nep-knm New Economics Papers
on Knowledge Management and Knowledge Economy
Issue of 2015‒06‒13
six papers chosen by
Laura Ştefănescu
Centrul European de Studii Manageriale în Administrarea Afacerilor

  1. Knowledge Diffusion and Industry Growth: The Case of Japanfs Early Cotton Spinning Industry By Serguey Braguinsky
  2. Macro-Economic Models for R&D and Innovation Policies By Francesco Di Comite; d’Artis Kancs
  3. A New Approach to Estimation of the R&D-Innovation-Productivity Relationship By Christopher F Baum; Hans Lööf; Pardis Nabavi; Andreas Stephan
  4. Establishing Relationships with New Suppliers Having Distant Knowledge to Target Discontinuous Innovation By Jouini, Sihem Ben Mahmoud; Charue-Duboc, Florence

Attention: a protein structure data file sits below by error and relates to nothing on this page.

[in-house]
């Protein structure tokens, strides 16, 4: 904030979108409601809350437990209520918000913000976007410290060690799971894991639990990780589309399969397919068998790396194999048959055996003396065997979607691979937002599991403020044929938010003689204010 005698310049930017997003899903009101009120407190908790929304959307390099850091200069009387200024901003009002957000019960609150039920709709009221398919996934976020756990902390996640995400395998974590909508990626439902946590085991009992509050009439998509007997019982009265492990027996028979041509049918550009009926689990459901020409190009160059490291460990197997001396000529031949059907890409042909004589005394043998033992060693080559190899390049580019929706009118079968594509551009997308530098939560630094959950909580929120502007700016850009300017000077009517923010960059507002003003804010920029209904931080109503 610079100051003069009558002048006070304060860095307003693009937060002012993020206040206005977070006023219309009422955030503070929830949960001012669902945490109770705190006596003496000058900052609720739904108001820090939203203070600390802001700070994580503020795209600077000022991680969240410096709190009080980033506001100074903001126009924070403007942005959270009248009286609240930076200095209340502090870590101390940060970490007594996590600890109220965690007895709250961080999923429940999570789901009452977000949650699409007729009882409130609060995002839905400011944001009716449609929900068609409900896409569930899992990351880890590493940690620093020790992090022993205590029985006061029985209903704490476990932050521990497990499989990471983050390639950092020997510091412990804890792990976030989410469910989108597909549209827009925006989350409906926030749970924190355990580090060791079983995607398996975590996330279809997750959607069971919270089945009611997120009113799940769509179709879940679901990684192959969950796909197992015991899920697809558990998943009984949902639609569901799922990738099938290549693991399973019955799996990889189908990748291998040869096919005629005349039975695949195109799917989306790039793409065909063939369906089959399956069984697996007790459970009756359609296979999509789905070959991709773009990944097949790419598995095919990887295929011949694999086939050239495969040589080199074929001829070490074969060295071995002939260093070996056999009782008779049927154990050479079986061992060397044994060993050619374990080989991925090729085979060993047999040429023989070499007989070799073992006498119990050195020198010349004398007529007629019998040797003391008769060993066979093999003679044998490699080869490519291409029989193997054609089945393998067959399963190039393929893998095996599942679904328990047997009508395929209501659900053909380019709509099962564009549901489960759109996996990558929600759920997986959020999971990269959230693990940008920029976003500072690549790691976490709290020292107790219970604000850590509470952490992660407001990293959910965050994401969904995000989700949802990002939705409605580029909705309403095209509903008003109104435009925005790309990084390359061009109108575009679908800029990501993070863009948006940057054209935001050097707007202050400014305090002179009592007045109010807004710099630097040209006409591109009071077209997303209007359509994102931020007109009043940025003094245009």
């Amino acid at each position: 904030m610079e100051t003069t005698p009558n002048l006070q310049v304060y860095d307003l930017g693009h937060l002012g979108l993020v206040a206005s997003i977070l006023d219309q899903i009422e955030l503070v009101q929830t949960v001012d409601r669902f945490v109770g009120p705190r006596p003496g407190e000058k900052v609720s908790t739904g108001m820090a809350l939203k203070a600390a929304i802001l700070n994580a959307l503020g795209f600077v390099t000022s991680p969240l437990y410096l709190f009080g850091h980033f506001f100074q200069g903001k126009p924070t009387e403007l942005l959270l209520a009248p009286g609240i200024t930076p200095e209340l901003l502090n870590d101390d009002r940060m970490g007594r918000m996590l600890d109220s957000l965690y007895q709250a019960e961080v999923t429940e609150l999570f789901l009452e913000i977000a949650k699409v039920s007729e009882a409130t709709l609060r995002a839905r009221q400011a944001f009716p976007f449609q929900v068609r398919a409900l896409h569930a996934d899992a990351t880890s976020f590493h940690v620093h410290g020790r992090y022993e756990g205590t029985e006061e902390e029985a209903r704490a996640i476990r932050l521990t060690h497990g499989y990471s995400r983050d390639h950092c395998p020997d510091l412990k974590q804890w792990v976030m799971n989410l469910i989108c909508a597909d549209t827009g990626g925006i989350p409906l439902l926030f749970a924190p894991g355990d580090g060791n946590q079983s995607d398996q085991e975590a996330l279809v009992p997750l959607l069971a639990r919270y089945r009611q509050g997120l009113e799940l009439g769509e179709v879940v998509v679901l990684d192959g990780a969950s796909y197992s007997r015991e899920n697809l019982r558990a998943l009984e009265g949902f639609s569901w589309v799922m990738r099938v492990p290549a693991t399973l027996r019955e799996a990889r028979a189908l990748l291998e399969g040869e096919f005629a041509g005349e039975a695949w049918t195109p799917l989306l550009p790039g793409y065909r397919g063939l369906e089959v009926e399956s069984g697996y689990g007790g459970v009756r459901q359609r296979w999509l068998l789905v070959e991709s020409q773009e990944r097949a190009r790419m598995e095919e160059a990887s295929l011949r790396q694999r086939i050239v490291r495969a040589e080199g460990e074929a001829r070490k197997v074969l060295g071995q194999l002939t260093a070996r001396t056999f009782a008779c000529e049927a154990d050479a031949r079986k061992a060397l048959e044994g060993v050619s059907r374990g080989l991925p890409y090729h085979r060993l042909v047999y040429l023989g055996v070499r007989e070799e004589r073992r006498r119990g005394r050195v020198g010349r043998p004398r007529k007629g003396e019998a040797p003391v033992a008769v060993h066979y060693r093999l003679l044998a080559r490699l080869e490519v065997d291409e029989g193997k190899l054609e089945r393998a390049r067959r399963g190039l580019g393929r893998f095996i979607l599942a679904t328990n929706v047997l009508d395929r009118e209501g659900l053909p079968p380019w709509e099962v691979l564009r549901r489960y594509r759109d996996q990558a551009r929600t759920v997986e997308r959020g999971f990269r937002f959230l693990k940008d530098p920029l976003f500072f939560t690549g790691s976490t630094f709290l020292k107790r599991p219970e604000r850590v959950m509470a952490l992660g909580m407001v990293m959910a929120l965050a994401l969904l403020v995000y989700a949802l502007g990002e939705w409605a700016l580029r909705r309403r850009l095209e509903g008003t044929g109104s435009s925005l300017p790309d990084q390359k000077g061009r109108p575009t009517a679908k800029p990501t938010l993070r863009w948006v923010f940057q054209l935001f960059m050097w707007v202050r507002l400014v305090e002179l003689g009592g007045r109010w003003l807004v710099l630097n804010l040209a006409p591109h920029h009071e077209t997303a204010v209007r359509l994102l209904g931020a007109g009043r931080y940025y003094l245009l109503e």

5. Technological learning in MNC subsidiaries operating in regional integration processes: a case study on an automotive company in MERCOSUR By Martín Obaya
  6. National or international public funding? Subsidies or loans? Evaluating the innovation impact of R&D support programmes By Huergo, Elena; Moreno, Lourdes

  1. By: Serguey Braguinsky
    Abstract: The diffusion of technological knowledge is key to industry growth. But not all knowledge is created equal. I use a nanoeconomic approach to examine knowledge-diffusion based growth in the Meiji-era Japanese cotton spinning industry, which enjoyed remarkable success after a decade of initial failure. By tracing sources of technological knowledge to individual engineers, I find that successful technology diffusion required the right kind of human capital embodying and transmitting knowledge, and a competitive environment that rewarded talent while weeding out incompetence.
    Date: 2015–06
  2. By: Francesco Di Comite (European Commission JRC-IPTS); d’Artis Kancs (European Commission JRC-IPTS)